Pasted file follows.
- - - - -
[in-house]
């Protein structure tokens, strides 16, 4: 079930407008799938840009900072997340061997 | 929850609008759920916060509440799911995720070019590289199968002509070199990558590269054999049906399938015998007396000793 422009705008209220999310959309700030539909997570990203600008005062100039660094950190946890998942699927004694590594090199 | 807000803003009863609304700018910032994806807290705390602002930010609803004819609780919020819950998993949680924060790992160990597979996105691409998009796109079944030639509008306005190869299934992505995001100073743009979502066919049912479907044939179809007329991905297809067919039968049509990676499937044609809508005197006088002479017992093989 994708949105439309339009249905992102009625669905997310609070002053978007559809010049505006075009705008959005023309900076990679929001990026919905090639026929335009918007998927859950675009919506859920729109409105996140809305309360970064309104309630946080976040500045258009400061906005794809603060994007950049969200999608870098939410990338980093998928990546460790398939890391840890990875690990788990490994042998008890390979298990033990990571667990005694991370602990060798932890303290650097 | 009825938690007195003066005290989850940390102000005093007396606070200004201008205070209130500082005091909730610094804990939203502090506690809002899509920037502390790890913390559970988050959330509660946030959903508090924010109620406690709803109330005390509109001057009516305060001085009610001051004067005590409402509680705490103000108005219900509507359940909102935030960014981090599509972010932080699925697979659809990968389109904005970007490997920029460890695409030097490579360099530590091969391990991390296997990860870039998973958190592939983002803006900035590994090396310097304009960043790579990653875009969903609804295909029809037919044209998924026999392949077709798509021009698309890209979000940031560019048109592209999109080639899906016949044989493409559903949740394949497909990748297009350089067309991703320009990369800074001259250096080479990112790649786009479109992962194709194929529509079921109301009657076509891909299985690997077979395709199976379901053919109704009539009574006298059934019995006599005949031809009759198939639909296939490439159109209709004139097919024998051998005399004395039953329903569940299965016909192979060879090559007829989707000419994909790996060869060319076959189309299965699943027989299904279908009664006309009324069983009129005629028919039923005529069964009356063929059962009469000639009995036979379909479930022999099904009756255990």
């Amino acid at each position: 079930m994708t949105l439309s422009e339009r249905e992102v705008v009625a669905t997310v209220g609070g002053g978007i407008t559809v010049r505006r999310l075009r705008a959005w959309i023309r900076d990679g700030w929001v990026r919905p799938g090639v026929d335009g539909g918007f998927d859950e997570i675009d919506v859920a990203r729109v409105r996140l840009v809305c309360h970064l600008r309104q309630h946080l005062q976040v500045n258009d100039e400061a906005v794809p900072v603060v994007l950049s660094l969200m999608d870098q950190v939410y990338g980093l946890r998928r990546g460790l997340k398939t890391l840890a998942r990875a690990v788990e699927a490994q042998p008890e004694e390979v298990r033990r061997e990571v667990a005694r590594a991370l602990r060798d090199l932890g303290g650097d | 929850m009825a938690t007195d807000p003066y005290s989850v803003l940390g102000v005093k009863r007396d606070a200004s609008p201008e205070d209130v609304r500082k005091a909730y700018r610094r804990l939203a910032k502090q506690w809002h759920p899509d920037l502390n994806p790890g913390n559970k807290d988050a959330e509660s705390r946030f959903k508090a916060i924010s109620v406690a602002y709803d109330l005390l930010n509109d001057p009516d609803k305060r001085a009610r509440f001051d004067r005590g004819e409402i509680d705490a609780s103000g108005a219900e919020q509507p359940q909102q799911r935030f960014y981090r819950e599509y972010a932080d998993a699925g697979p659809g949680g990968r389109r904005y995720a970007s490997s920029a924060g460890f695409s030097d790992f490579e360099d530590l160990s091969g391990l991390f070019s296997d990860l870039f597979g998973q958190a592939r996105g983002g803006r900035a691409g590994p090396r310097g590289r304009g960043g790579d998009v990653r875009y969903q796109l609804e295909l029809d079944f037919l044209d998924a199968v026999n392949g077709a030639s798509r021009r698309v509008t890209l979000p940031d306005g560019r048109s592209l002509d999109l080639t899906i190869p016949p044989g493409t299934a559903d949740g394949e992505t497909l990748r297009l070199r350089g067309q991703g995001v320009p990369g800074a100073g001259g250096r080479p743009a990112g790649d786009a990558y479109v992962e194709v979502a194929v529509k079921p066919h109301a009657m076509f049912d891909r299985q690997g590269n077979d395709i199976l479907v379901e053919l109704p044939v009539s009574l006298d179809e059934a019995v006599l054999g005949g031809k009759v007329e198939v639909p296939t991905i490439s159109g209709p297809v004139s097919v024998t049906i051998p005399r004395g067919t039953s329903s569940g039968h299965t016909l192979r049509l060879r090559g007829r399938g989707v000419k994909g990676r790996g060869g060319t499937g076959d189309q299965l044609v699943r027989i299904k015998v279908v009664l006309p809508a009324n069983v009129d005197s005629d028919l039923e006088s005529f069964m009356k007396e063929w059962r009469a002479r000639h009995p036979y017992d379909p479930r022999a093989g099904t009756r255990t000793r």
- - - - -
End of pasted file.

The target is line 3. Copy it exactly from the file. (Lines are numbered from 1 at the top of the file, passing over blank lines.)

């Amino acid at each position: 079930m994708t949105l439309s422009e339009r249905e992102v705008v009625a669905t997310v209220g609070g002053g978007i407008t559809v010049r505006r999310l075009r705008a959005w959309i023309r900076d990679g700030w929001v990026r919905p799938g090639v026929d335009g539909g918007f998927d859950e997570i675009d919506v859920a990203r729109v409105r996140l840009v809305c309360h970064l600008r309104q309630h946080l005062q976040v500045n258009d100039e400061a906005v794809p900072v603060v994007l950049s660094l969200m999608d870098q950190v939410y990338g980093l946890r998928r990546g460790l997340k398939t890391l840890a998942r990875a690990v788990e699927a490994q042998p008890e004694e390979v298990r033990r061997e990571v667990a005694r590594a991370l602990r060798d090199l932890g303290g650097d | 929850m009825a938690t007195d807000p003066y005290s989850v803003l940390g102000v005093k009863r007396d606070a200004s609008p201008e205070d209130v609304r500082k005091a909730y700018r610094r804990l939203a910032k502090q506690w809002h759920p899509d920037l502390n994806p790890g913390n559970k807290d988050a959330e509660s705390r946030f959903k508090a916060i924010s109620v406690a602002y709803d109330l005390l930010n509109d001057p009516d609803k305060r001085a009610r509440f001051d004067r005590g004819e409402i509680d705490a609780s103000g108005a219900e919020q509507p359940q909102q799911r935030f960014y981090r819950e599509y972010a932080d998993a699925g697979p659809g949680g990968r389109r904005y995720a970007s490997s920029a924060g460890f695409s030097d790992f490579e360099d530590l160990s091969g391990l991390f070019s296997d990860l870039f597979g998973q958190a592939r996105g983002g803006r900035a691409g590994p090396r310097g590289r304009g960043g790579d998009v990653r875009y969903q796109l609804e295909l029809d079944f037919l044209d998924a199968v026999n392949g077709a030639s798509r021009r698309v509008t890209l979000p940031d306005g560019r048109s592209l002509d999109l080639t899906i190869p016949p044989g493409t299934a559903d949740g394949e992505t497909l990748r297009l070199r350089g067309q991703g995001v320009p990369g800074a100073g001259g250096r080479p743009a990112g790649d786009a990558y479109v992962e194709v979502a194929v529509k079921p066919h109301a009657m076509f049912d891909r299985q690997g590269n077979d395709i199976l479907v379901e053919l109704p044939v009539s009574l006298d179809e059934a019995v006599l054999g005949g031809k009759v007329e198939v639909p296939t991905i490439s159109g209709p297809v004139s097919v024998t049906i051998p005399r004395g067919t039953s329903s569940g039968h299965t016909l192979r049509l060879r090559g007829r399938g989707v000419k994909g990676r790996g060869g060319t499937g076959d189309q299965l044609v699943r027989i299904k015998v279908v009664l006309p809508a009324n069983v009129d005197s005629d028919l039923e006088s005529f069964m009356k007396e063929w059962r009469a002479r000639h009995p036979y017992d379909p479930r022999a093989g099904t009756r255990t000793r």